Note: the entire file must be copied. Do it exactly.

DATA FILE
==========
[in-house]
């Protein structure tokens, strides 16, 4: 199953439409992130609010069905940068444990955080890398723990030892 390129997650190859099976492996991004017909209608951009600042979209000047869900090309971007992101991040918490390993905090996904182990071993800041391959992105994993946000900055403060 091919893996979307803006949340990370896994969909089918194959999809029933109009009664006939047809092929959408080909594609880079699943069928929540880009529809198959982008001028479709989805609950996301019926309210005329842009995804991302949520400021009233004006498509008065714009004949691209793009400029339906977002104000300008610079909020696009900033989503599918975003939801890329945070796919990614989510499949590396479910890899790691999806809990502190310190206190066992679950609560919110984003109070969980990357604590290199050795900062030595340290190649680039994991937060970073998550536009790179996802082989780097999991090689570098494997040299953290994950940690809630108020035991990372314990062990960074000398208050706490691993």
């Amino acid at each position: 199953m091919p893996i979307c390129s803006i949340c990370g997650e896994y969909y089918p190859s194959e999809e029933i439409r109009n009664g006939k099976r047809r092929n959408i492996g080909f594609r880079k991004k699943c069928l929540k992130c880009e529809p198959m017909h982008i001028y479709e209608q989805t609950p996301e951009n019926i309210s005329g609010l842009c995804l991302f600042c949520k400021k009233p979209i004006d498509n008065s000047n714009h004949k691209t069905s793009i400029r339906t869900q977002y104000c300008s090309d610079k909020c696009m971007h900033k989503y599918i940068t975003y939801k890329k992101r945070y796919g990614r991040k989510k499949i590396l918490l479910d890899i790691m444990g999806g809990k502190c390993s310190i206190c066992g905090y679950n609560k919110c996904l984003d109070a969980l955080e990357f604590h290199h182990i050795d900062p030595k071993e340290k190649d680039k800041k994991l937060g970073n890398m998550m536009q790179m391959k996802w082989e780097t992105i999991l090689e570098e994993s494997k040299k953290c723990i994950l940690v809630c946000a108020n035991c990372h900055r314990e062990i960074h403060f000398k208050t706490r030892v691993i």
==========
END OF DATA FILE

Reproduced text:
[in-house]
């Protein structure tokens, strides 16, 4: 199953439409992130609010069905940068444990955080890398723990030892 390129997650190859099976492996991004017909209608951009600042979209000047869900090309971007992101991040918490390993905090996904182990071993800041391959992105994993946000900055403060 091919893996979307803006949340990370896994969909089918194959999809029933109009009664006939047809092929959408080909594609880079699943069928929540880009529809198959982008001028479709989805609950996301019926309210005329842009995804991302949520400021009233004006498509008065714009004949691209793009400029339906977002104000300008610079909020696009900033989503599918975003939801890329945070796919990614989510499949590396479910890899790691999806809990502190310190206190066992679950609560919110984003109070969980990357604590290199050795900062030595340290190649680039994991937060970073998550536009790179996802082989780097999991090689570098494997040299953290994950940690809630108020035991990372314990062990960074000398208050706490691993």
């Amino acid at each position: 199953m091919p893996i979307c390129s803006i949340c990370g997650e896994y969909y089918p190859s194959e999809e029933i439409r109009n009664g006939k099976r047809r092929n959408i492996g080909f594609r880079k991004k699943c069928l929540k992130c880009e529809p198959m017909h982008i001028y479709e209608q989805t609950p996301e951009n019926i309210s005329g609010l842009c995804l991302f600042c949520k400021k009233p979209i004006d498509n008065s000047n714009h004949k691209t069905s793009i400029r339906t869900q977002y104000c300008s090309d610079k909020c696009m971007h900033k989503y599918i940068t975003y939801k890329k992101r945070y796919g990614r991040k989510k499949i590396l918490l479910d890899i790691m444990g999806g809990k502190c390993s310190i206190c066992g905090y679950n609560k919110c996904l984003d109070a969980l955080e990357f604590h290199h182990i050795d900062p030595k071993e340290k190649d680039k800041k994991l937060g970073n890398m998550m536009q790179m391959k996802w082989e780097t992105i999991l090689e570098e994993s494997k040299k953290c723990i994950l940690v809630c946000a108020n035991c990372h900055r314990e062990i960074h403060f000398k208050t706490r030892v691993i």